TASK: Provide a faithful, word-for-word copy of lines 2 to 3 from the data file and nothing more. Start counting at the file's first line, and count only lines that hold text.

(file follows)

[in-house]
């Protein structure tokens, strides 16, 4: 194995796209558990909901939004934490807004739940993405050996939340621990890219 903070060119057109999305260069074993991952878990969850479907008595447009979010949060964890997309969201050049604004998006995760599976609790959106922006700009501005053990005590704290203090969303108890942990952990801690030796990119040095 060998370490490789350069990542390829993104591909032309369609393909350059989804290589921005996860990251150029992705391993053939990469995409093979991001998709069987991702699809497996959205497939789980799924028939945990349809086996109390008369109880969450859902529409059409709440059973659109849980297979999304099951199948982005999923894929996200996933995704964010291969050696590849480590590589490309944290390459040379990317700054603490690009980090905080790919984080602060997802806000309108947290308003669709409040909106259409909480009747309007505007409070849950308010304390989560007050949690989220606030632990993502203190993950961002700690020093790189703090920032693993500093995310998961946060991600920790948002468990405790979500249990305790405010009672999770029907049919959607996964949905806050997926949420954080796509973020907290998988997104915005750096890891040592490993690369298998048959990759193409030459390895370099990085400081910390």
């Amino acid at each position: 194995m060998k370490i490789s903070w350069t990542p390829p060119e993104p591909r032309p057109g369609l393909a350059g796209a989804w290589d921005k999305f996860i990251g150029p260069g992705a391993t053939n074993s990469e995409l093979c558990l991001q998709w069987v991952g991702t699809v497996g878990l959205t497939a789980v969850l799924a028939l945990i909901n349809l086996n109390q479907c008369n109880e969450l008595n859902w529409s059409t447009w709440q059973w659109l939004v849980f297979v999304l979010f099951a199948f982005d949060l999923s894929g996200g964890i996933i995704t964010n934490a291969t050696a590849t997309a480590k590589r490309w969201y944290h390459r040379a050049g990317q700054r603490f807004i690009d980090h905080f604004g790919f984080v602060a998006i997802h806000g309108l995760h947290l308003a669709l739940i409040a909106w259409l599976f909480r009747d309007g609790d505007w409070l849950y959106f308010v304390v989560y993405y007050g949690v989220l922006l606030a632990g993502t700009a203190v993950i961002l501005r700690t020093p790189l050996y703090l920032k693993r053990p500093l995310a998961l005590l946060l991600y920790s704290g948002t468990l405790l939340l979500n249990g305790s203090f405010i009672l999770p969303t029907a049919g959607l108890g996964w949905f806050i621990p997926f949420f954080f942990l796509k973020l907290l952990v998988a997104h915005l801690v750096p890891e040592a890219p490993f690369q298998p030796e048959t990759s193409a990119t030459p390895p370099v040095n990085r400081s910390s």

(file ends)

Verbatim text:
């Protein structure tokens, strides 16, 4: 194995796209558990909901939004934490807004739940993405050996939340621990890219 903070060119057109999305260069074993991952878990969850479907008595447009979010949060964890997309969201050049604004998006995760599976609790959106922006700009501005053990005590704290203090969303108890942990952990801690030796990119040095 060998370490490789350069990542390829993104591909032309369609393909350059989804290589921005996860990251150029992705391993053939990469995409093979991001998709069987991702699809497996959205497939789980799924028939945990349809086996109390008369109880969450859902529409059409709440059973659109849980297979999304099951199948982005999923894929996200996933995704964010291969050696590849480590590589490309944290390459040379990317700054603490690009980090905080790919984080602060997802806000309108947290308003669709409040909106259409909480009747309007505007409070849950308010304390989560007050949690989220606030632990993502203190993950961002700690020093790189703090920032693993500093995310998961946060991600920790948002468990405790979500249990305790405010009672999770029907049919959607996964949905806050997926949420954080796509973020907290998988997104915005750096890891040592490993690369298998048959990759193409030459390895370099990085400081910390």
């Amino acid at each position: 194995m060998k370490i490789s903070w350069t990542p390829p060119e993104p591909r032309p057109g369609l393909a350059g796209a989804w290589d921005k999305f996860i990251g150029p260069g992705a391993t053939n074993s990469e995409l093979c558990l991001q998709w069987v991952g991702t699809v497996g878990l959205t497939a789980v969850l799924a028939l945990i909901n349809l086996n109390q479907c008369n109880e969450l008595n859902w529409s059409t447009w709440q059973w659109l939004v849980f297979v999304l979010f099951a199948f982005d949060l999923s894929g996200g964890i996933i995704t964010n934490a291969t050696a590849t997309a480590k590589r490309w969201y944290h390459r040379a050049g990317q700054r603490f807004i690009d980090h905080f604004g790919f984080v602060a998006i997802h806000g309108l995760h947290l308003a669709l739940i409040a909106w259409l599976f909480r009747d309007g609790d505007w409070l849950y959106f308010v304390v989560y993405y007050g949690v989220l922006l606030a632990g993502t700009a203190v993950i961002l501005r700690t020093p790189l050996y703090l920032k693993r053990p500093l995310a998961l005590l946060l991600y920790s704290g948002t468990l405790l939340l979500n249990g305790s203090f405010i009672l999770p969303t029907a049919g959607l108890g996964w949905f806050i621990p997926f949420f954080f942990l796509k973020l907290l952990v998988a997104h915005l801690v750096p890891e040592a890219p490993f690369q298998p030796e048959t990759s193409a990119t030459p390895p370099v040095n990085r400081s910390s």